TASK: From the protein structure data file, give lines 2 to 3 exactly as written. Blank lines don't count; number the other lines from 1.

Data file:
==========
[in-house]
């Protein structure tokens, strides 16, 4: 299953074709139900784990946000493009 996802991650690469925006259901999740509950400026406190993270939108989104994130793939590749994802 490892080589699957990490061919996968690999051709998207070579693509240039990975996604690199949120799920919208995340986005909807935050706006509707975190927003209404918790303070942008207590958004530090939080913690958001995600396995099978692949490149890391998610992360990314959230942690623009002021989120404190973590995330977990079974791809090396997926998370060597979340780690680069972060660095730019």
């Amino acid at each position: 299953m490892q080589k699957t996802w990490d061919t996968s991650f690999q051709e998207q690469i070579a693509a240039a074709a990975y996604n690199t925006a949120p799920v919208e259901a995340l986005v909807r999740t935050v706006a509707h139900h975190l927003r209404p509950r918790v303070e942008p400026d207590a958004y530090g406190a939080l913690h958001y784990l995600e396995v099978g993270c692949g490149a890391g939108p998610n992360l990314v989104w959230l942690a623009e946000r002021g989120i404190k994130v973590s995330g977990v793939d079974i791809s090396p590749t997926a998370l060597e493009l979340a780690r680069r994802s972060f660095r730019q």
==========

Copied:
């Protein structure tokens, strides 16, 4: 299953074709139900784990946000493009 996802991650690469925006259901999740509950400026406190993270939108989104994130793939590749994802 490892080589699957990490061919996968690999051709998207070579693509240039990975996604690199949120799920919208995340986005909807935050706006509707975190927003209404918790303070942008207590958004530090939080913690958001995600396995099978692949490149890391998610992360990314959230942690623009002021989120404190973590995330977990079974791809090396997926998370060597979340780690680069972060660095730019």
């Amino acid at each position: 299953m490892q080589k699957t996802w990490d061919t996968s991650f690999q051709e998207q690469i070579a693509a240039a074709a990975y996604n690199t925006a949120p799920v919208e259901a995340l986005v909807r999740t935050v706006a509707h139900h975190l927003r209404p509950r918790v303070e942008p400026d207590a958004y530090g406190a939080l913690h958001y784990l995600e396995v099978g993270c692949g490149a890391g939108p998610n992360l990314v989104w959230l942690a623009e946000r002021g989120i404190k994130v973590s995330g977990v793939d079974i791809s090396p590749t997926a998370l060597e493009l979340a780690r680069r994802s972060f660095r730019q």